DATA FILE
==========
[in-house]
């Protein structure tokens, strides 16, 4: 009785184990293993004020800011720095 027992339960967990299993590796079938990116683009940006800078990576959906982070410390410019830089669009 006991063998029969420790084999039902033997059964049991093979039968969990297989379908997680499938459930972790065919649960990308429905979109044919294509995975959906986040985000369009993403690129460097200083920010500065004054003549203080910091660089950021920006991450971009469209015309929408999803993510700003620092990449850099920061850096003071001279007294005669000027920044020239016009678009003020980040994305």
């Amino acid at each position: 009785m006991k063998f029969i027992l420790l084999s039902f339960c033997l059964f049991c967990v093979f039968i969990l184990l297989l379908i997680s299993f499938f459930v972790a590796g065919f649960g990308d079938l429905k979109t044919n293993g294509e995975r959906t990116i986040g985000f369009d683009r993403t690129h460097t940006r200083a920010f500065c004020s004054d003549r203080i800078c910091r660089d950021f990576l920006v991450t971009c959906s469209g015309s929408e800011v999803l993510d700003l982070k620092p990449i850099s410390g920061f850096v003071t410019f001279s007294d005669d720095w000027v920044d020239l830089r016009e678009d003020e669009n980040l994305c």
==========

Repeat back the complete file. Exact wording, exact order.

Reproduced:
[in-house]
């Protein structure tokens, strides 16, 4: 009785184990293993004020800011720095 027992339960967990299993590796079938990116683009940006800078990576959906982070410390410019830089669009 006991063998029969420790084999039902033997059964049991093979039968969990297989379908997680499938459930972790065919649960990308429905979109044919294509995975959906986040985000369009993403690129460097200083920010500065004054003549203080910091660089950021920006991450971009469209015309929408999803993510700003620092990449850099920061850096003071001279007294005669000027920044020239016009678009003020980040994305």
């Amino acid at each position: 009785m006991k063998f029969i027992l420790l084999s039902f339960c033997l059964f049991c967990v093979f039968i969990l184990l297989l379908i997680s299993f499938f459930v972790a590796g065919f649960g990308d079938l429905k979109t044919n293993g294509e995975r959906t990116i986040g985000f369009d683009r993403t690129h460097t940006r200083a920010f500065c004020s004054d003549r203080i800078c910091r660089d950021f990576l920006v991450t971009c959906s469209g015309s929408e800011v999803l993510d700003l982070k620092p990449i850099s410390g920061f850096v003071t410019f001279s007294d005669d720095w000027v920044d020239l830089r016009e678009d003020e669009n980040l994305c």